# Optimization

Many economic problems are concerned with **optimizing** something. This can mean *maximizing* something desirable like utility, or social welfare, or *minimizing* something undesirable like expense or risk. It can also mean *balancing* costs and benefits. In this Appendix we’ll quickly review the mathematics of finding the maxima and minima of a function using calculus.

For the purpose of this analysis, we will constrain ourselves to think about functions which take either a real number $x$ or a vector $\vec x = (x_1,x_2,…)$ and return a real number $y$ as an outputWe will therefore be interested with finding the value of $x$ or $\vec x$ that maximizes or minimizes $y$.

If $y$ is a function of a single variable $x$, we can plot the relationship between $x$ and $y$ as a curve in a two-dimensional plane. For example, if we plot the function \(y = f(x) = 24x-6x^{2}-8x^{3}+3x^{4}\) we get the following graph:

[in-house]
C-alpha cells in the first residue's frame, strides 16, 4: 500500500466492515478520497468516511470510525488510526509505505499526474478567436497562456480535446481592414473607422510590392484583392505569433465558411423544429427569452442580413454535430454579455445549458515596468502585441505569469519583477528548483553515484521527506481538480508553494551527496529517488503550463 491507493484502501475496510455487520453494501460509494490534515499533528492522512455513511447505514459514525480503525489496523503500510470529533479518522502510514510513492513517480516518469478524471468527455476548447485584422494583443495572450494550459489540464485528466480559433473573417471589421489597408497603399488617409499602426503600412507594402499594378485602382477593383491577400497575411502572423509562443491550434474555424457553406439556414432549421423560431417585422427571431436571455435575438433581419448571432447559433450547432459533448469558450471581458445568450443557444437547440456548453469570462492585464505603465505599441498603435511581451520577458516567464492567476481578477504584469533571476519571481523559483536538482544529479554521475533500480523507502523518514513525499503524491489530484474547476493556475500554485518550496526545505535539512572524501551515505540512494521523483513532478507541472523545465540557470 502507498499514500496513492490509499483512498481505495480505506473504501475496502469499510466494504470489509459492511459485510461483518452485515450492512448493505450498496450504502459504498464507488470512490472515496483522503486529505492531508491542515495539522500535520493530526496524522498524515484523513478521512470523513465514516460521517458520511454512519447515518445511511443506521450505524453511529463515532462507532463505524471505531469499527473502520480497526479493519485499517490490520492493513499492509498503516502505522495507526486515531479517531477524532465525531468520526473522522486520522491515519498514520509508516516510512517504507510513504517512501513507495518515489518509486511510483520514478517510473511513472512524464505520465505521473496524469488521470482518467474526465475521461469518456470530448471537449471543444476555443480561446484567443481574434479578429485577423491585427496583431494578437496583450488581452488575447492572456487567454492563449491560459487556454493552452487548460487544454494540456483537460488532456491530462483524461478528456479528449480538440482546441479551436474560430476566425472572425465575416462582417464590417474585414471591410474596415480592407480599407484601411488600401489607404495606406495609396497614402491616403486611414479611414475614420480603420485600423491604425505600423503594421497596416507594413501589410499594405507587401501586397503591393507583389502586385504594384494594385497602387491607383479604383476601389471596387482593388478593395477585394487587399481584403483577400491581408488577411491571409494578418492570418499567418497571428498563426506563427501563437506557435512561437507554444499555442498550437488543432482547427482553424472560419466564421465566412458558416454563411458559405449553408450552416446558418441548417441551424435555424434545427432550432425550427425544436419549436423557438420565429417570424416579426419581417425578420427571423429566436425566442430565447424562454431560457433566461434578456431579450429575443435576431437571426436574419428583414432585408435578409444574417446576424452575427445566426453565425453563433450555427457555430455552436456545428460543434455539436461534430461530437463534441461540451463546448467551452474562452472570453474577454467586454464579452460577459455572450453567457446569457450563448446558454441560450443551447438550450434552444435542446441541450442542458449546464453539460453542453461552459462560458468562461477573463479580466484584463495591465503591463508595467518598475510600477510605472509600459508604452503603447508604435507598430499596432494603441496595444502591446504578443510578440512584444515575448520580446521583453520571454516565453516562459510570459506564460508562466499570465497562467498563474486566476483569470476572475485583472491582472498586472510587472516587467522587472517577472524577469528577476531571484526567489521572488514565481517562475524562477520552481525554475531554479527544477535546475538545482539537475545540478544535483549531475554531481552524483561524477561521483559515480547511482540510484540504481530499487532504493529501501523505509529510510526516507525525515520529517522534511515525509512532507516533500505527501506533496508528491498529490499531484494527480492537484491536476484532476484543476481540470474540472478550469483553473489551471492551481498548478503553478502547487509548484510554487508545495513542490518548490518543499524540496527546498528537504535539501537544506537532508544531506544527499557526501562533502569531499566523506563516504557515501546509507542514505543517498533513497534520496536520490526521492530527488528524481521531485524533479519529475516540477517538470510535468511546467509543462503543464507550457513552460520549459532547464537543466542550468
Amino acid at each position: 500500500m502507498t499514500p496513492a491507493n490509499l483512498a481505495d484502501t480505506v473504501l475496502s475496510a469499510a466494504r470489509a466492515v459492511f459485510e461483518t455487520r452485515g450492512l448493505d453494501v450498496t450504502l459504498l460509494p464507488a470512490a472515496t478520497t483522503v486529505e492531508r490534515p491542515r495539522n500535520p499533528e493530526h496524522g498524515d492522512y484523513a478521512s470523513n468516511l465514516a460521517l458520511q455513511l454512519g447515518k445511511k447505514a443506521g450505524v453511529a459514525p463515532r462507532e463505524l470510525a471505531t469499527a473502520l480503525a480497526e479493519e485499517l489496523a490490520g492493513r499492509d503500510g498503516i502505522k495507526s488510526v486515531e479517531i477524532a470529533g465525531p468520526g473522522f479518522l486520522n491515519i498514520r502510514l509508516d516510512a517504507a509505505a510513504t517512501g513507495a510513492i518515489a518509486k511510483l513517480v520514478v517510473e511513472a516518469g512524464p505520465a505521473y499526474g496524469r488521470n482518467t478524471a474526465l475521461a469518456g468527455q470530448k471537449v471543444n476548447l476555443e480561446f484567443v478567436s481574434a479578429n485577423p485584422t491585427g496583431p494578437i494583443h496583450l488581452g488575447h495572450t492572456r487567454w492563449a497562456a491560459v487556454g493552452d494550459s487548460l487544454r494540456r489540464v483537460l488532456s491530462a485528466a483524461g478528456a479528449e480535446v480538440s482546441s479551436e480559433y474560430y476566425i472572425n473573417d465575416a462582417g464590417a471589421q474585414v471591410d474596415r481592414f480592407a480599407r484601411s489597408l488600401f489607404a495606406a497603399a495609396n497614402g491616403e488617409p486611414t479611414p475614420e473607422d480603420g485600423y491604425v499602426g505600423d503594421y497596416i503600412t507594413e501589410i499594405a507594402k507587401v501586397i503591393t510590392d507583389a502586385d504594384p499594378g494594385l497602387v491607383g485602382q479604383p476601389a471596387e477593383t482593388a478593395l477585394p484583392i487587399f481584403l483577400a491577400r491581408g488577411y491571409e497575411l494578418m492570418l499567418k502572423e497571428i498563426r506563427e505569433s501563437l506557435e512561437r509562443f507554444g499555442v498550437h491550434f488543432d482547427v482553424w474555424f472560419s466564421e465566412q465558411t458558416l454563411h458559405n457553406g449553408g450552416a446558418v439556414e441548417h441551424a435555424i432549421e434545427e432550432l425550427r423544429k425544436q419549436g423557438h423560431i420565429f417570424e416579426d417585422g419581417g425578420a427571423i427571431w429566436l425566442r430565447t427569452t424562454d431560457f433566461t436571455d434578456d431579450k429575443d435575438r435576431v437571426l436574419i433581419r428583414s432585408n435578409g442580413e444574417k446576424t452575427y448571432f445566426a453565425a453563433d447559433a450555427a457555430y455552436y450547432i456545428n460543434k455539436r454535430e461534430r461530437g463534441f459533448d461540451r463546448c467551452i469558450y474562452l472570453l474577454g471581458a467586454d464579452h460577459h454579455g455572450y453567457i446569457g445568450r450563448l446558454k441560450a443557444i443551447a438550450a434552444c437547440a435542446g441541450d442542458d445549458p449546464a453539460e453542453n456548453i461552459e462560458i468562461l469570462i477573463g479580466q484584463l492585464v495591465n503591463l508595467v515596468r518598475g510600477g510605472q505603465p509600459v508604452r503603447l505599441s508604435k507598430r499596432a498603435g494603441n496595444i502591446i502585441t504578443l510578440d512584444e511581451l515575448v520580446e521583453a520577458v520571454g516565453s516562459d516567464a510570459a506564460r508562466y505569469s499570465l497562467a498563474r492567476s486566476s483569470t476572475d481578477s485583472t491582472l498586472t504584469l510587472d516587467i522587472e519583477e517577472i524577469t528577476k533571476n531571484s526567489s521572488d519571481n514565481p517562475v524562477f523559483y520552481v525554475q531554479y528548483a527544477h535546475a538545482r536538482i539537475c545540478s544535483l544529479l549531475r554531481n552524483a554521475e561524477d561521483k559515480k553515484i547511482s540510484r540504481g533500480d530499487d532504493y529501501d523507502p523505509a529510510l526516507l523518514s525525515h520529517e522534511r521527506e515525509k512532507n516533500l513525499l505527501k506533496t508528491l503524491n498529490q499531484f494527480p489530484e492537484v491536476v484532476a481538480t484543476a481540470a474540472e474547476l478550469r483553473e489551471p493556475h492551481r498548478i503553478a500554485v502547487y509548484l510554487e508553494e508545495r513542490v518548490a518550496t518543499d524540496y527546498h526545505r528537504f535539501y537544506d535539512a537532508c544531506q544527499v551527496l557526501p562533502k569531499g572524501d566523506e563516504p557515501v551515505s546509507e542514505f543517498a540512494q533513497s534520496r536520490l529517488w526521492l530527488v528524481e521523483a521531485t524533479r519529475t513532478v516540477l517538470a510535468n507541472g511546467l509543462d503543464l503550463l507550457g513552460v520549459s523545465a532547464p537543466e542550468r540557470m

As you can see, there are two *local minima*, at $x = -1$ and $x = 2$. Of these, the one at $x = -1$ is also a *global minimum*, because there is no value of $x$ for which $f(x) < f(-1)$. There is no global maximum, because the function increases as $x$ becomes very large or very small.

If $y$ is a function of two variables, we can plot the relationship between $x_1$, $x_2$, and $y$ as a surface in a three-dimensional plot. For example, if we plot the function \(y = f(x_1,x_2) = 8x_1 - 2x_1^2 + 8x_2 - x_2^2\) we get the following surface:

This has a global maximum at $\vec x = (2,4)$, at which point $y = f(2,4) = 24$.

The process of finding maxima or minima is optimization: maximization when you’re trying to maximize something good like utility, and minimization when you’re trying to minimize something bad like cost.

There are are two key kinds of optimization we’re be interested in: unconstrained optimization and constrained optimization.